Miller suggests scheduling a predictor workout about three weeks before the big day. This will allow you to assess your current fitness without overtaxing your body too close to the race.
"You can't jump in and do this type of workout too early on in training either," Miller says. "It should be toward the end of the training phase when you've worked up to it."
As you're nearing race day, try working one of these predictor workouts into your schedule. Be sure to warm up beforehand and treat it like a race. By simulating race-day conditions, you're more likely to get an accurate pace.
Remember that these predictions won't hold up in extreme weather, during illness, or in the face of other extenuating circumstances. If the stars do align, however, these are paces you should be able to execute.
Yasso 800sInvented by well-known coach and Runner's World columnist Bart Yasso, this track workout is a favorite among marathoners and half-marathoners. Begin by taking your goal half marathon time and add about 8 minutes.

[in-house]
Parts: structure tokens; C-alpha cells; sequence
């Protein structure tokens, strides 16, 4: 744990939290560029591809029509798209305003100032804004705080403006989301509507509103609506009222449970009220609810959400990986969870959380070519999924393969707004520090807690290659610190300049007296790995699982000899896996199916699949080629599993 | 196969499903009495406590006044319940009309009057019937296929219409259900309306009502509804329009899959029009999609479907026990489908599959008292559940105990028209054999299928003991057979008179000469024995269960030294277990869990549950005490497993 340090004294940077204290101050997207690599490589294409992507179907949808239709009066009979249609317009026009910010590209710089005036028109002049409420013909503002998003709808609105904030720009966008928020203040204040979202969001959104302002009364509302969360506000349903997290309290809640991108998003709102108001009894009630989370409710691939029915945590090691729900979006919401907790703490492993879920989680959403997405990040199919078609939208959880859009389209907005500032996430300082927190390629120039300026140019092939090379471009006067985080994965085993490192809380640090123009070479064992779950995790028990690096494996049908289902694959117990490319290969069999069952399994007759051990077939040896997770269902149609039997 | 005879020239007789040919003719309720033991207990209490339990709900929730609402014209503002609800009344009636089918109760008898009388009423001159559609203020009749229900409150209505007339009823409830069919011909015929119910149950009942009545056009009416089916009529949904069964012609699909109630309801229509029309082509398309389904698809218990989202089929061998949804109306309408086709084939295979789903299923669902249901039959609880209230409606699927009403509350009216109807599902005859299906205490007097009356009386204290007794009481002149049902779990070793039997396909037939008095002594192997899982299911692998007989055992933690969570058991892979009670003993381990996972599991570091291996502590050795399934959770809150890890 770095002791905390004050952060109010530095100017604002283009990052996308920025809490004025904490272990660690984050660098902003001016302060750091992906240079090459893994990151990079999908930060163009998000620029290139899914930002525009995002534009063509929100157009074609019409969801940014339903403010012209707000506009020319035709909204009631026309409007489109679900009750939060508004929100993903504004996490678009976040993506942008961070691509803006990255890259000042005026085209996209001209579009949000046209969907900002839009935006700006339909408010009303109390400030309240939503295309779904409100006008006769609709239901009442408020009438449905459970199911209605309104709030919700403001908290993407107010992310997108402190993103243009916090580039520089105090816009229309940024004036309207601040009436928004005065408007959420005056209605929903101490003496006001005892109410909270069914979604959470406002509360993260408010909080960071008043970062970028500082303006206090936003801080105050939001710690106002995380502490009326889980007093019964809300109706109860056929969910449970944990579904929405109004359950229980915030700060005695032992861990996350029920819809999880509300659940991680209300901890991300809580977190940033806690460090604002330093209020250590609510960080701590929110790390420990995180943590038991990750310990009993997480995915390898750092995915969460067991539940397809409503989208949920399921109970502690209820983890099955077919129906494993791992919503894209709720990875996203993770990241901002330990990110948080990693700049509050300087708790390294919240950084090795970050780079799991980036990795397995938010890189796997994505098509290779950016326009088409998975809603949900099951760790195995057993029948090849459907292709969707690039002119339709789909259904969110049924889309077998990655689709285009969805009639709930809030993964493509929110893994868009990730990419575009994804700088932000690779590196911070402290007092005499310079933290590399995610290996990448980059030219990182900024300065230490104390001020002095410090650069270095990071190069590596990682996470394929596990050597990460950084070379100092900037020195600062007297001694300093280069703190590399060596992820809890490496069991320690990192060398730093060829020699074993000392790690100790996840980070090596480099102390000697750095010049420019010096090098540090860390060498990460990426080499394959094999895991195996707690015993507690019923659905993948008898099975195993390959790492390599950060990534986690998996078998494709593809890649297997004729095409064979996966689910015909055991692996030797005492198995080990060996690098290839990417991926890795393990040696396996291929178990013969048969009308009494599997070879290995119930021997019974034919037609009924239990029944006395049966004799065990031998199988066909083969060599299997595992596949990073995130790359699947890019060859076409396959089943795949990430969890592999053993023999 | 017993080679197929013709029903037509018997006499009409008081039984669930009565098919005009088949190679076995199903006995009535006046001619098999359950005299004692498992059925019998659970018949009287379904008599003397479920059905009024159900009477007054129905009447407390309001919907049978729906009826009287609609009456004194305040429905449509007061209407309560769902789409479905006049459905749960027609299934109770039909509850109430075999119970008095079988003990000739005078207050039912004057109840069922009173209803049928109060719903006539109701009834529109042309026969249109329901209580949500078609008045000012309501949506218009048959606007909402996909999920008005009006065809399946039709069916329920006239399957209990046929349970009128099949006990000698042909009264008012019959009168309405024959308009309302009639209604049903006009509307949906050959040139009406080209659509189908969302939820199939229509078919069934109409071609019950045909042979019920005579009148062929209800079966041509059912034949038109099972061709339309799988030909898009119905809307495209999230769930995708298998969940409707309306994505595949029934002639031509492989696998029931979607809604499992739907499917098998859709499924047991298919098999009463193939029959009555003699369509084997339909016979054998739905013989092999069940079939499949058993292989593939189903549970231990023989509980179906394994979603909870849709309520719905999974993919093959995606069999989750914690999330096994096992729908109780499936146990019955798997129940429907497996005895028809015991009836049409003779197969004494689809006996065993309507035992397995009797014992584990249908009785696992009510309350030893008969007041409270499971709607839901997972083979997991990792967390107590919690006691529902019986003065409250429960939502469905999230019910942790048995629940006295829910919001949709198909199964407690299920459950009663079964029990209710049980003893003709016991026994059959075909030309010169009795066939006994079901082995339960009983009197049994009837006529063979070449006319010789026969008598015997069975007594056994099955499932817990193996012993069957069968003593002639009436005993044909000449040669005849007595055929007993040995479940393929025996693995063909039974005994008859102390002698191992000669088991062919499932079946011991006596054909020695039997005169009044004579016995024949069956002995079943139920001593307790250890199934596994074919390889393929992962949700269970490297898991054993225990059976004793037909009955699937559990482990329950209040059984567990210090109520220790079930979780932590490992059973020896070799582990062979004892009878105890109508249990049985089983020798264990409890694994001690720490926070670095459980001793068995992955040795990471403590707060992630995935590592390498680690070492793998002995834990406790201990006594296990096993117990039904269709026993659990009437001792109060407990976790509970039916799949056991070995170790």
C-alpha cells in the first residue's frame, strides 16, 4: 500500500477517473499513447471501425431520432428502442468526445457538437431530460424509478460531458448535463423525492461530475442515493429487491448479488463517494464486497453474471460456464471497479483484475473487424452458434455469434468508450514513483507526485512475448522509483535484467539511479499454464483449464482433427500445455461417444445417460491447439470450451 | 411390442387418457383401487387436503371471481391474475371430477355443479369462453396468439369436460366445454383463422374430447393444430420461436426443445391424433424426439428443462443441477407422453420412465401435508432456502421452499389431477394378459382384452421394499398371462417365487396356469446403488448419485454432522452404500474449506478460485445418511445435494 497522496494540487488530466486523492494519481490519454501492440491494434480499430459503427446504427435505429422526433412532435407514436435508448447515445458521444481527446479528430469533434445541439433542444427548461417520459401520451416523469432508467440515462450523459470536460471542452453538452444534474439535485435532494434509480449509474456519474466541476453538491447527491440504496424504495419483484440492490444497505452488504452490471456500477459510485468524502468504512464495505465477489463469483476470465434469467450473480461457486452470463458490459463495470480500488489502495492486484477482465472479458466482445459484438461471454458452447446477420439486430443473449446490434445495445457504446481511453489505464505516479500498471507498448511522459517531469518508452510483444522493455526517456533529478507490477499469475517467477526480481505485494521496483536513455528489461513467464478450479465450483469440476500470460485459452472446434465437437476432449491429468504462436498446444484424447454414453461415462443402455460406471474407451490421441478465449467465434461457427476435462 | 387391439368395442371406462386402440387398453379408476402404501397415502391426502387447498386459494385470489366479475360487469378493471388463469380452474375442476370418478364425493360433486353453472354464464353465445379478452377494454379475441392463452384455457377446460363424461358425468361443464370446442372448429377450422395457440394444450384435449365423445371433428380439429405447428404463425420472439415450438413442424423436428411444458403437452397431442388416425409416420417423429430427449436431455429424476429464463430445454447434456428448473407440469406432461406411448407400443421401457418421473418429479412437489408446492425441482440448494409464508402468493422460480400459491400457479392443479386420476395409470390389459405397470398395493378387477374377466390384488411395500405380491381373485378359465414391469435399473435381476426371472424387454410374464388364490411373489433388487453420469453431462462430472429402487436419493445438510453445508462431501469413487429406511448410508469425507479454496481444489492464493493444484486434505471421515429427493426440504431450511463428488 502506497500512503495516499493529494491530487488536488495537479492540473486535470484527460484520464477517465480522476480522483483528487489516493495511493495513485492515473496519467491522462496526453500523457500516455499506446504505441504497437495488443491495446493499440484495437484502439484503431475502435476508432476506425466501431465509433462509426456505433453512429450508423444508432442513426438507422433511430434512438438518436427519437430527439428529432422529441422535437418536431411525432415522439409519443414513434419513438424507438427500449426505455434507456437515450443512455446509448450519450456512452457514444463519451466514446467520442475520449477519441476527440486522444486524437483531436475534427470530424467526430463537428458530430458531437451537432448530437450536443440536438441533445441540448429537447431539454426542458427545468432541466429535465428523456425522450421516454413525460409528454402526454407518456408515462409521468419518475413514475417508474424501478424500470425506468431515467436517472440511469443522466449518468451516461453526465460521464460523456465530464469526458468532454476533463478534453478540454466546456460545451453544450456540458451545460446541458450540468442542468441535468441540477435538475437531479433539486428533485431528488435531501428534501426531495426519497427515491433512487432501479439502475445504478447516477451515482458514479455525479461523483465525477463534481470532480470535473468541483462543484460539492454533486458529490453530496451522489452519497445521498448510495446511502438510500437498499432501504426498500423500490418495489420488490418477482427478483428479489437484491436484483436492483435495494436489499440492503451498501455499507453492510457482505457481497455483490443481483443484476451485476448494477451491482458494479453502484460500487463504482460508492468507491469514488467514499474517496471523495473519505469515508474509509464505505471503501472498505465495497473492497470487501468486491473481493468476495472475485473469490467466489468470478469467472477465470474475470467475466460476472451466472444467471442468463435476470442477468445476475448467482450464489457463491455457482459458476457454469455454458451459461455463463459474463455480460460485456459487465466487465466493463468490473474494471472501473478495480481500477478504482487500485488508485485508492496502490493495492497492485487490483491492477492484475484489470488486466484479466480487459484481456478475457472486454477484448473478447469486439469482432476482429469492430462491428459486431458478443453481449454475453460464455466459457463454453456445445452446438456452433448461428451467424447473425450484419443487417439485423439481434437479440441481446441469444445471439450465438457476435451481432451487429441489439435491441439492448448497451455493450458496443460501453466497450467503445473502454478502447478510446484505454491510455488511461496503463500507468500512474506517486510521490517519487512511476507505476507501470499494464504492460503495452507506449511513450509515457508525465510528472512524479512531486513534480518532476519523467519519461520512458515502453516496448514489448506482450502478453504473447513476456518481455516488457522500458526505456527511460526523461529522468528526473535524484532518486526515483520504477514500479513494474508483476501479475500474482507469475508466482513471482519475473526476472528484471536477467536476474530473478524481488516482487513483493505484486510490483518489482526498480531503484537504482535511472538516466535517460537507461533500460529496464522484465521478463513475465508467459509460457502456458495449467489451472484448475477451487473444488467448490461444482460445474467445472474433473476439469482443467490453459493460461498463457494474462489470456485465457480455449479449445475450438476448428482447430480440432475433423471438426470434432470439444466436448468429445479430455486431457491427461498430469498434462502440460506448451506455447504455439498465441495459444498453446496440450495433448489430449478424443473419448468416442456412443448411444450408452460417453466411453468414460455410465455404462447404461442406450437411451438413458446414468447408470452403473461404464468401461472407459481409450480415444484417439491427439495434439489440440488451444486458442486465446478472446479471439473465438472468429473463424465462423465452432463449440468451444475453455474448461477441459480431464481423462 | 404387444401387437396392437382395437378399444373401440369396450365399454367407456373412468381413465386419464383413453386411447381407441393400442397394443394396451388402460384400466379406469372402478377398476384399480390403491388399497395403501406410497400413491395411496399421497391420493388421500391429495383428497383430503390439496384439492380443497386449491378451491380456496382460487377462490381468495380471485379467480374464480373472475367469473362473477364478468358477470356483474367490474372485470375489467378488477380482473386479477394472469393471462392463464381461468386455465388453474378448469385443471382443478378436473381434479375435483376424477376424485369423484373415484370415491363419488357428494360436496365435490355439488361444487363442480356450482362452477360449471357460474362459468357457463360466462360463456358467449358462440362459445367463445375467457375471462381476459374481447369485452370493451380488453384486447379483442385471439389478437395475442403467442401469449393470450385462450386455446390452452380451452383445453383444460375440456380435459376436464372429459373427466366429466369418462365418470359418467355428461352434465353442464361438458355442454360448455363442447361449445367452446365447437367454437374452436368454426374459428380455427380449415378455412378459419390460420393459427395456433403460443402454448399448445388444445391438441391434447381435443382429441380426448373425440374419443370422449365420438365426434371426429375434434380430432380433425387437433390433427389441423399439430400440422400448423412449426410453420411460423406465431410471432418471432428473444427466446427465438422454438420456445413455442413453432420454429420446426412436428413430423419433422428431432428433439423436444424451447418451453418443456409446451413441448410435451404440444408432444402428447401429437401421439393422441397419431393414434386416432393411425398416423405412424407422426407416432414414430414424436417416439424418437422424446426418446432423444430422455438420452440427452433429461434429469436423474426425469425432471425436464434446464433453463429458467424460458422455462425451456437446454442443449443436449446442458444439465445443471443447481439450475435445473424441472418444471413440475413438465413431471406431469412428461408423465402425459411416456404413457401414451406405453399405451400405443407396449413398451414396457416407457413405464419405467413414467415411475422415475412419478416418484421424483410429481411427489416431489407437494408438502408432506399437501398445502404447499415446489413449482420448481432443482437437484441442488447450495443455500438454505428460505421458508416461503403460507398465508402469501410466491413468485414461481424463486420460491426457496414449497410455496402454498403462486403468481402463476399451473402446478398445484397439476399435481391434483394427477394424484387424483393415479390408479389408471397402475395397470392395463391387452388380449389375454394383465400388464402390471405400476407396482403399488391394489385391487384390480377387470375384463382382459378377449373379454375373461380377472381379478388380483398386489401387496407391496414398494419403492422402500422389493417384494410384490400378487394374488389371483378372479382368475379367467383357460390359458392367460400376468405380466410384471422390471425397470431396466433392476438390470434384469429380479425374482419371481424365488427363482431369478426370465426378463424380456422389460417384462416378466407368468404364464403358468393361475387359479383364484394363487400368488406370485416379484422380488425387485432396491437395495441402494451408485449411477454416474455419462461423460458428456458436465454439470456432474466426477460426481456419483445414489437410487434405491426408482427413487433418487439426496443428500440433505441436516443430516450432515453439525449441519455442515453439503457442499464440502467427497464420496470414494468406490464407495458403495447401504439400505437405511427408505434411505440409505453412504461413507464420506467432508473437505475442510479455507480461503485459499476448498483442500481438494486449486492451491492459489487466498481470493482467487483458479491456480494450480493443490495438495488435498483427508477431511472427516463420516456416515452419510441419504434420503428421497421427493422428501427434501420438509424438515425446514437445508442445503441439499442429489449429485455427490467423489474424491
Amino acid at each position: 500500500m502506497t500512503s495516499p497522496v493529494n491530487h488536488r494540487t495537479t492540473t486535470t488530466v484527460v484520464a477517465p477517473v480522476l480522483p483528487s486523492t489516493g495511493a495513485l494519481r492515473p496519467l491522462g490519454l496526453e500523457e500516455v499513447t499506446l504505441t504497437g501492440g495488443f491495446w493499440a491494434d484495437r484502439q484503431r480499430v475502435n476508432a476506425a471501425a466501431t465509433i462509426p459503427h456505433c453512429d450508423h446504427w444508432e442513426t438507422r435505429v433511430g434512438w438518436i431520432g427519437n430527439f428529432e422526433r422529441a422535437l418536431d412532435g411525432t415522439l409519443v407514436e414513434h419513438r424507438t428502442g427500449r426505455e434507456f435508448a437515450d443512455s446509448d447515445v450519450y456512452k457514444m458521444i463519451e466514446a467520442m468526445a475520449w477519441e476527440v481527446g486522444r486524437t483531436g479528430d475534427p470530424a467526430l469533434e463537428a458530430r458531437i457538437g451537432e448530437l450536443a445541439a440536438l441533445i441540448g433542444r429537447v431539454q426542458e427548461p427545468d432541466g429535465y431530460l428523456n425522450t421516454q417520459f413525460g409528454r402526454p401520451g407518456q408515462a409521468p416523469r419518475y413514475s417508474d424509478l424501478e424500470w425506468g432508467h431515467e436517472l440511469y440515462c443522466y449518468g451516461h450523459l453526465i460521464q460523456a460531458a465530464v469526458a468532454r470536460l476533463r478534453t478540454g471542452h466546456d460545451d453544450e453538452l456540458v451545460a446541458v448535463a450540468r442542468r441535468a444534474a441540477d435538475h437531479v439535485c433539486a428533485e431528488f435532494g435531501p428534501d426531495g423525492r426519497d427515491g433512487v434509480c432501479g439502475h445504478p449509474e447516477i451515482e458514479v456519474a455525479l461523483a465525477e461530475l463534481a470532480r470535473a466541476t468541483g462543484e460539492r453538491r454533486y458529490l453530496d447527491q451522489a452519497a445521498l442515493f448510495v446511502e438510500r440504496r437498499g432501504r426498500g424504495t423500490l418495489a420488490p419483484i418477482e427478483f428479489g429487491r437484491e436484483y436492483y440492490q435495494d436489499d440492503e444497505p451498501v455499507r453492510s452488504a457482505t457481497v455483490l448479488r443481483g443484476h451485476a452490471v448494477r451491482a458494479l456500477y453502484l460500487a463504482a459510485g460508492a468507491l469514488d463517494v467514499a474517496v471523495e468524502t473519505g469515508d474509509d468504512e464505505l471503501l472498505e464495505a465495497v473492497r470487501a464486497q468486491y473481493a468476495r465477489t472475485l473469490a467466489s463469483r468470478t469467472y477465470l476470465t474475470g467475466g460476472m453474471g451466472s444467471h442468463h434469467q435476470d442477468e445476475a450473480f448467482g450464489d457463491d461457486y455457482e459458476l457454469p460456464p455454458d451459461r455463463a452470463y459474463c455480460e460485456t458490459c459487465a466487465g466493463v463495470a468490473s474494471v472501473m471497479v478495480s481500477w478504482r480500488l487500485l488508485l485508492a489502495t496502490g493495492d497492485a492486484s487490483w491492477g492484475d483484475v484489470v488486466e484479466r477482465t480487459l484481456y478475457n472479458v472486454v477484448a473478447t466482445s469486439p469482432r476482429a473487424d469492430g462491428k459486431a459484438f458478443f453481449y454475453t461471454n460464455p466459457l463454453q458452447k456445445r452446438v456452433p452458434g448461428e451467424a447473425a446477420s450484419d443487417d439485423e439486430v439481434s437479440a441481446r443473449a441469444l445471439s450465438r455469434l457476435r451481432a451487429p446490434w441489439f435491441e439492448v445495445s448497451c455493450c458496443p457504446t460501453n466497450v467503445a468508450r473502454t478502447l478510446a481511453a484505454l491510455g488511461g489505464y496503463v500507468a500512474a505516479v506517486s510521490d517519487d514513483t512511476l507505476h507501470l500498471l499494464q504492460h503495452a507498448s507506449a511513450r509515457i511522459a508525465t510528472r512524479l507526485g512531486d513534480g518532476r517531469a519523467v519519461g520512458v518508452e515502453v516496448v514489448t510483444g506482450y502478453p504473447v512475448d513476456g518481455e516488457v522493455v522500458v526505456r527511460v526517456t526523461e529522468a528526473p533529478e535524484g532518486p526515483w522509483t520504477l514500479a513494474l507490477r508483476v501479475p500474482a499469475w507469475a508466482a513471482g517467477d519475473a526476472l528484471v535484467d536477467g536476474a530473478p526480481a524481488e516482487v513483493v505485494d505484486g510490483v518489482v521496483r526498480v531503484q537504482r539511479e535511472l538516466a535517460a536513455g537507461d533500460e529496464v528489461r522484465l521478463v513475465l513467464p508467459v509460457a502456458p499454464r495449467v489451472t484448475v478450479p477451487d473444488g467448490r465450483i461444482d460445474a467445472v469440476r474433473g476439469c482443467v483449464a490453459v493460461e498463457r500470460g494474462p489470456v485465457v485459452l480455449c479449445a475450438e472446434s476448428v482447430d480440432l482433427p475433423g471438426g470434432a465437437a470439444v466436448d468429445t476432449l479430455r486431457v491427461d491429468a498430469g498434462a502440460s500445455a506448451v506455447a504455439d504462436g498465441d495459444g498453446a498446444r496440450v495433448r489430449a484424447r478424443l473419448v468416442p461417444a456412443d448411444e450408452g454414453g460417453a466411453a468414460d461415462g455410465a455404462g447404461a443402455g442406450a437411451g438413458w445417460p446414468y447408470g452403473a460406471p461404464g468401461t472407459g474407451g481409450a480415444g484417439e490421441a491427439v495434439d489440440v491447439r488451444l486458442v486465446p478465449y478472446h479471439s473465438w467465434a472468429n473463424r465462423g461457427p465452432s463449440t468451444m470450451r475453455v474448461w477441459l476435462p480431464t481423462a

For instance, if you hope to run a 2:00 half marathon, that would equal 2:08. Then multiply the number by two, giving you 4:16. While this time represents 4 hours and 16 minutes, for the purpose of this workout, you will consider it to be 4 minutes and 16 seconds. With that time in mind, you will go into the workout.
- Warm up 10 to 15 minutes
- 10x800 meters, completing each 800 in 4:16
- Take 4:16 of rest between each 800
- Cool down 10 to 15 minutes
If you can complete all 10 at 4:16 pace, you should be able to run that 2:00 half marathon. If you'd like to ease into this, consider completing several lead up workouts to calibrate pace, doing 4x800, 6x800, 8x800, and then 10x800. By the time you reach your final predictor workout three weeks from race day, you should have a good idea of what pace to run.